Let say that an infinite subsets $A$ of $\mathbb{N}$ is "nice w.r.to ergodic limits", if it can replace $\mathbb{N}$ in the individual ergodic theorem, that is, if it is such that the following statement is true:

For any probability space $(X,\Sigma,\mu),$ for any measure-preserving transformation $T$ on $X,$ for any $f\in L^1(X,\mu)$ the ergodic means along $A,$

$$M(f,T,A,t,x):=\big|\{j\in A\, : j\leq t\}\big|^{\,-1}\sum_{j\in A,\, j\leq t}f(T^{j}x)$$

converge for a.e. $x\in X$ to the conditional expectation w.r.to the $T$ invariant $\sigma$-algebra, $\mathbb{E}(f|\Sigma_T),$ as $t \to +\infty.$

So $\mathbb{N}$ itself is nice in this sense, by Birkhoff's theorem; if $A$ is nice and $m$ is a positive integer, the set of translates $A+m$ is nice (the set of convergence with $T$ along $A+m$ coinciding with the $T^{\, m}$ pre-image of the set of convergence with $T$ along $A$). Also, a disjoint union of two nice sets is nice.

Is there any other structure on the family of these sets? What about e.g. the union of two of them? (at a glance it seems to me that something more can be said for the analogous cases of other ergodic theorems, e.g. for the $L^p$ convergence.

Looking at this very related question, and its answer, make me think that the situation may be non-trivial and interesting enough, so that it should have been studied.

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    $\begingroup$ If $A$ is nice, and the symmetric difference of $A,B$ is finite, then $B$ is nice. $\endgroup$ – Kevin O'Bryant Oct 23 '10 at 15:43
  • $\begingroup$ And slightly more generally, if $|A\Delta B\cap [0,x)|=o(|A\cap [0,x)|)$ as $x\to\infty .$ $\endgroup$ – Pietro Majer Oct 23 '10 at 17:03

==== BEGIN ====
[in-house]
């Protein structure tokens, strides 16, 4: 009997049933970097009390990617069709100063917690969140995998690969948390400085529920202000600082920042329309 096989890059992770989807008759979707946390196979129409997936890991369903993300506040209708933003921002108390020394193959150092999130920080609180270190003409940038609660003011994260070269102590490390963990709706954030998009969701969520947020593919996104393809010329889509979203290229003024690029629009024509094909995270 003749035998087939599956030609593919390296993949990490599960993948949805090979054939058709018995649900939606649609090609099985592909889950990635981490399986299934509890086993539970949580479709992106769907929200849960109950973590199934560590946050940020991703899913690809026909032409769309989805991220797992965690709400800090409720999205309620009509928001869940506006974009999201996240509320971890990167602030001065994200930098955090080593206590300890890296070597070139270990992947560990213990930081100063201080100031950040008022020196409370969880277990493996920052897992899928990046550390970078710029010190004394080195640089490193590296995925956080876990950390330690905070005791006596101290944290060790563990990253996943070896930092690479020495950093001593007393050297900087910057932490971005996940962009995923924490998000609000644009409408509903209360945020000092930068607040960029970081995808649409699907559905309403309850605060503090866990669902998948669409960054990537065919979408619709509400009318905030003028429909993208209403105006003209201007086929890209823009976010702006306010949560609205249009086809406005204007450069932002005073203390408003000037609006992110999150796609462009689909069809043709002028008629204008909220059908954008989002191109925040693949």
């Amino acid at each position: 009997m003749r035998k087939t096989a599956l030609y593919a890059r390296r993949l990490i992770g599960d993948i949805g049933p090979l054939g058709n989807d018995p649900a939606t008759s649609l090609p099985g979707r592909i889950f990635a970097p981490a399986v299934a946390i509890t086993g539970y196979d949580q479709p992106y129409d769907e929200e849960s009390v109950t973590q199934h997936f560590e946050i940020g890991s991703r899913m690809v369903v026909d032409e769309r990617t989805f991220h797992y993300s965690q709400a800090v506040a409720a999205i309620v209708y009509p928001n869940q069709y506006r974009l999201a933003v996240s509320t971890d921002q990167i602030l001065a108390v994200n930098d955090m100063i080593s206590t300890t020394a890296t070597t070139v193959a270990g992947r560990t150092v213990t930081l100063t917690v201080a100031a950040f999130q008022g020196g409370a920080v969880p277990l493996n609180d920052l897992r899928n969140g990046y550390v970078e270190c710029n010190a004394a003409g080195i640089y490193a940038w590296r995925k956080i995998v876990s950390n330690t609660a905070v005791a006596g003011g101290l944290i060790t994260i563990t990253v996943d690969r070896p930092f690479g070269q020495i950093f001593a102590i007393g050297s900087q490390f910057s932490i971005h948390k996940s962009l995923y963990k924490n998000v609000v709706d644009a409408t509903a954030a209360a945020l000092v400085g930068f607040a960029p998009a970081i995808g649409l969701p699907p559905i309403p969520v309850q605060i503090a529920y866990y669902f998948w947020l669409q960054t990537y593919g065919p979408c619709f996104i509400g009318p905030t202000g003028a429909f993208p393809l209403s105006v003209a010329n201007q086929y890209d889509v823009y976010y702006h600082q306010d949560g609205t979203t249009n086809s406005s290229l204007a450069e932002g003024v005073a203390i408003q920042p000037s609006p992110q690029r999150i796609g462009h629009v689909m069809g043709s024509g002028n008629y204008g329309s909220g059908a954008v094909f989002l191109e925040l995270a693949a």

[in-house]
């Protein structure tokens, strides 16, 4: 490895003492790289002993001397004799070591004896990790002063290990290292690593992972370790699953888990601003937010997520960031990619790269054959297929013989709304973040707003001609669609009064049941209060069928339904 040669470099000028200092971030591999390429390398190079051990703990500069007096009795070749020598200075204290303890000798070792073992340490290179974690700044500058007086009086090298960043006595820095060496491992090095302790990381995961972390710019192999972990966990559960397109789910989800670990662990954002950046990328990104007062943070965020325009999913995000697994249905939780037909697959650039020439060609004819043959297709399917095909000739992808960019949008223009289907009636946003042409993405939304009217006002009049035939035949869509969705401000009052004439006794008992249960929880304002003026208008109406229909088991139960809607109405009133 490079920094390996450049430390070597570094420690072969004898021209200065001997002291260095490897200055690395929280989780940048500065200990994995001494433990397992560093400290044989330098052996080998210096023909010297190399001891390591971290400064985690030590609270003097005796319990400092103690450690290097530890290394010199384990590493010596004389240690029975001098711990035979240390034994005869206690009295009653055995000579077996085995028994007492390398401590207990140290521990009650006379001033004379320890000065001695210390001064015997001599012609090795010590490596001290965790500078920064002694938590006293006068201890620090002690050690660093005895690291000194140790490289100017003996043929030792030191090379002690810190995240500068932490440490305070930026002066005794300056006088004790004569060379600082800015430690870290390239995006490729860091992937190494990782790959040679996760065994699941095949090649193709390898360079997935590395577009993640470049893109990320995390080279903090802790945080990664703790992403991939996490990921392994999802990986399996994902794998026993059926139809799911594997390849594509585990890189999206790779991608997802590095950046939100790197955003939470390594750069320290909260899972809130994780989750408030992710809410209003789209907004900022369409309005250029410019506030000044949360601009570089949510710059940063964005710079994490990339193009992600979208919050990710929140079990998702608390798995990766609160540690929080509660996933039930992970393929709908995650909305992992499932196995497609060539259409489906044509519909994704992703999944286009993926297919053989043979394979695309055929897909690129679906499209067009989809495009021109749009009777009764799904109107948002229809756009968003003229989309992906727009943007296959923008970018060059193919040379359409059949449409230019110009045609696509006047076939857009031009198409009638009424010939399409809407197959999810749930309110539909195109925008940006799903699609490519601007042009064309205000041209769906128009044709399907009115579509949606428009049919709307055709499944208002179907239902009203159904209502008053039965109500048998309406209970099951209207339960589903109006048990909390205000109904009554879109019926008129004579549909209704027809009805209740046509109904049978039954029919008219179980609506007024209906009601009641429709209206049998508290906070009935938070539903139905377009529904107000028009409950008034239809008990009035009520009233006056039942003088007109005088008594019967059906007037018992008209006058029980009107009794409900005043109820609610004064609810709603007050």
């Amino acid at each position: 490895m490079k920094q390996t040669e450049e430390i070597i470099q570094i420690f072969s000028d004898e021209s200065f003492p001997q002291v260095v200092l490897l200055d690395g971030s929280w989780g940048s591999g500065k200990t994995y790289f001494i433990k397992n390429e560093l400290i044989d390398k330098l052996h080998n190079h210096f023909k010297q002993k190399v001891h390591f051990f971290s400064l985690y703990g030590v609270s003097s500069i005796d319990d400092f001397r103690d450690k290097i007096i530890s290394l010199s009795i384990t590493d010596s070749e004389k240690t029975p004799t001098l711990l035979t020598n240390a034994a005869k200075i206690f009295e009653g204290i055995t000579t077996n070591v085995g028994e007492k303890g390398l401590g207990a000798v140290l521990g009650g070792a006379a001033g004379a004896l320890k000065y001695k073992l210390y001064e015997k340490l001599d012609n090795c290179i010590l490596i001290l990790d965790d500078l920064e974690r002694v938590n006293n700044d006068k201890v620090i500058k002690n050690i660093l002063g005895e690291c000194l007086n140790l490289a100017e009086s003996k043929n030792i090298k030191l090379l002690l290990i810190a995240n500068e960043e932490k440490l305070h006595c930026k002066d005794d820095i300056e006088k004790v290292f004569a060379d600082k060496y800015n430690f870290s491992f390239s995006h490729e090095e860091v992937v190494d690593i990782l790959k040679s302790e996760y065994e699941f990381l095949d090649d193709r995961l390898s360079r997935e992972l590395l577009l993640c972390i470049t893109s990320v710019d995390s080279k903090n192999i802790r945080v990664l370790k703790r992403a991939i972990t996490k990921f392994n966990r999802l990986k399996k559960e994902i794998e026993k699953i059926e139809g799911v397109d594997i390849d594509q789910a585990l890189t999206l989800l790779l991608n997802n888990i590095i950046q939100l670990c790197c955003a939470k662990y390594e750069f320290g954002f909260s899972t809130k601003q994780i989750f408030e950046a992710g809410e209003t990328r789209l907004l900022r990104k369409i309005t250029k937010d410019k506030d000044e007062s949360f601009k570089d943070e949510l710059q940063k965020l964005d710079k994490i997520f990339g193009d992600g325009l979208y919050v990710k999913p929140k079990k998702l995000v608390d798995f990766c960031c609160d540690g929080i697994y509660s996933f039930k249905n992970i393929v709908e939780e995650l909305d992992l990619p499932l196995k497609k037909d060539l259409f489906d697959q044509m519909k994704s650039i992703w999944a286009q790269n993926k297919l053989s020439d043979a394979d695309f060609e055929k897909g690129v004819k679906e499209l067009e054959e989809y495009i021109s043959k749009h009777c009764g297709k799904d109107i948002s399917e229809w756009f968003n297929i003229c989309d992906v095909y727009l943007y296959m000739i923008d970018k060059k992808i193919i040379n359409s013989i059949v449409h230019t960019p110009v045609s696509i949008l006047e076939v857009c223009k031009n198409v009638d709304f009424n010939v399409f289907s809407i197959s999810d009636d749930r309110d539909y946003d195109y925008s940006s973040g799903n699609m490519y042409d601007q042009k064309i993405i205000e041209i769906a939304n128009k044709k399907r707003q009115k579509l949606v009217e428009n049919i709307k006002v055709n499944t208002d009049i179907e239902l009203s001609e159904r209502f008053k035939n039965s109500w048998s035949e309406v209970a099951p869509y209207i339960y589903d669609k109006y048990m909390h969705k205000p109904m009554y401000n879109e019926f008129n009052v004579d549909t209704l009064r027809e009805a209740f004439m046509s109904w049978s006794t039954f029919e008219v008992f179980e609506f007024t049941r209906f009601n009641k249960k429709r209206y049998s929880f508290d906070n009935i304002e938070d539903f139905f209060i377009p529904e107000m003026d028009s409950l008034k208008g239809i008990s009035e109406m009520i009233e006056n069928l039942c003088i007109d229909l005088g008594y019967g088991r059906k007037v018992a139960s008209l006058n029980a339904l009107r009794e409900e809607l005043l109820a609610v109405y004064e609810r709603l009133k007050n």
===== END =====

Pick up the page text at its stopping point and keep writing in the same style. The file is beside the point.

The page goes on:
• $\begingroup$ It is not true that $mA$ is nice, unless you restrict your space to non-atomic ones... $\endgroup$ – Ori Gurel-Gurevich Oct 23 '10 at 17:28
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    $\begingroup$ @Ori: sorry, I can't see why... What's the problem with atoms? $\endgroup$ – Pietro Majer Oct 23 '10 at 21:10
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    $\begingroup$ if the measure is uniform on {0,1} then the transformation T swapping 0 and 1 is ergodic, but $T^2$ isn't, so according to your definition $2\mathbb{N} isn't nice. Or maybe I misunderstood something? $\endgroup$ – Ori Gurel-Gurevich Oct 24 '10 at 3:49

These are called good universal sets. Bourgain (1987) proved that sequences of the form $p(n)$, $n \in {\bf N}$, $p$ a non constant polynomial, are good.

He also proved (1988) that the set of primes is a good universal set for $L^p$ functions, $p> {(1+\sqrt{3})\over 2}$. This was later improved to $p>1$ by Wierdl, see its article for a short introduction to the problem http://www.springerlink.com/content/e027w4211n7784h1/fulltext.pdf . There is now an extensive litterature on the problem, following Bourgain's articles.

In another direction, note that a transformation T is mixing iff the ergodic theorem for T holds for all subsequences (see e.g. the book of Krengel, "ergodic theorems").


There is a large survey article by Rosenblatt and Wierdl which discusses questions of this sort (and their answers): "Pointwise Ergodic Theorems via Harmonic Analysis" which can be found in the book "Ergodic Theory and its Connections with Harmonic Analysis". Unfortunately, the article (and the book) is from 1993 and I am unaware of more recent surveys (though I'd be happy to hear of such). Anyway, it contains a discussion of "good" and "bad" sequences (or subsets of $\mathbb{N}$, if you wish) in various situations ($L^2$ convergence, a.e. convergence, etc.).


There is a term: "bad universal" sequences in ergodic theory.


Maybe it is the opposite of what you are asking about, or of what you want to ask about?


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